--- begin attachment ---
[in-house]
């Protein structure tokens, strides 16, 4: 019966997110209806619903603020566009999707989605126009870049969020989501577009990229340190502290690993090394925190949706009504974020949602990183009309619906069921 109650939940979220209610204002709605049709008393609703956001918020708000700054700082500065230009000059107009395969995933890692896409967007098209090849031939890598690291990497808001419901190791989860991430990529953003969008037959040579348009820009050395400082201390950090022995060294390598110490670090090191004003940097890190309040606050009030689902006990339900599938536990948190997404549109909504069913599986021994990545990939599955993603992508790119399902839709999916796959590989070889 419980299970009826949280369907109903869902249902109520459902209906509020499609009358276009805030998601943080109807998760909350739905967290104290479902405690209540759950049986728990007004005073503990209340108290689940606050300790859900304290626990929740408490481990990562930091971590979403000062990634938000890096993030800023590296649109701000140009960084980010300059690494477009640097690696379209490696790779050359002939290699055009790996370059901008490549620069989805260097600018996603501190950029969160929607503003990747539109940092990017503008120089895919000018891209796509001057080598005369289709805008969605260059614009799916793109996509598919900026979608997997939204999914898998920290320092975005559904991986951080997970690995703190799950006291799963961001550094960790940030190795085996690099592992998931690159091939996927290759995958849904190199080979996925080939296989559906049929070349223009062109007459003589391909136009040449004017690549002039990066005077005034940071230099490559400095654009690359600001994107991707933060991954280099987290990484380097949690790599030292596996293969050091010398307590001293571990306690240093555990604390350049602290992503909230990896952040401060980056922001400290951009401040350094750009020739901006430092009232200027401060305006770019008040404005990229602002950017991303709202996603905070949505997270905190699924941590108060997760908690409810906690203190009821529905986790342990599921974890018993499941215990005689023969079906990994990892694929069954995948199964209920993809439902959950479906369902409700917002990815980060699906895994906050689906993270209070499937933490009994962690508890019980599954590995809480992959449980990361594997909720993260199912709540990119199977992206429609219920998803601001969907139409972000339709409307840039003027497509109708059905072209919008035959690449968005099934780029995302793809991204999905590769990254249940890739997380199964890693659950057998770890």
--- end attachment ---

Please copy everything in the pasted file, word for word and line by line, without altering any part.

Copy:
[in-house]
């Protein structure tokens, strides 16, 4: 019966997110209806619903603020566009999707989605126009870049969020989501577009990229340190502290690993090394925190949706009504974020949602990183009309619906069921 109650939940979220209610204002709605049709008393609703956001918020708000700054700082500065230009000059107009395969995933890692896409967007098209090849031939890598690291990497808001419901190791989860991430990529953003969008037959040579348009820009050395400082201390950090022995060294390598110490670090090191004003940097890190309040606050009030689902006990339900599938536990948190997404549109909504069913599986021994990545990939599955993603992508790119399902839709999916796959590989070889 419980299970009826949280369907109903869902249902109520459902209906509020499609009358276009805030998601943080109807998760909350739905967290104290479902405690209540759950049986728990007004005073503990209340108290689940606050300790859900304290626990929740408490481990990562930091971590979403000062990634938000890096993030800023590296649109701000140009960084980010300059690494477009640097690696379209490696790779050359002939290699055009790996370059901008490549620069989805260097600018996603501190950029969160929607503003990747539109940092990017503008120089895919000018891209796509001057080598005369289709805008969605260059614009799916793109996509598919900026979608997997939204999914898998920290320092975005559904991986951080997970690995703190799950006291799963961001550094960790940030190795085996690099592992998931690159091939996927290759995958849904190199080979996925080939296989559906049929070349223009062109007459003589391909136009040449004017690549002039990066005077005034940071230099490559400095654009690359600001994107991707933060991954280099987290990484380097949690790599030292596996293969050091010398307590001293571990306690240093555990604390350049602290992503909230990896952040401060980056922001400290951009401040350094750009020739901006430092009232200027401060305006770019008040404005990229602002950017991303709202996603905070949505997270905190699924941590108060997760908690409810906690203190009821529905986790342990599921974890018993499941215990005689023969079906990994990892694929069954995948199964209920993809439902959950479906369902409700917002990815980060699906895994906050689906993270209070499937933490009994962690508890019980599954590995809480992959449980990361594997909720993260199912709540990119199977992206429609219920998803601001969907139409972000339709409307840039003027497509109708059905072209919008035959690449968005099934780029995302793809991204999905590769990254249940890739997380199964890693659950057998770890």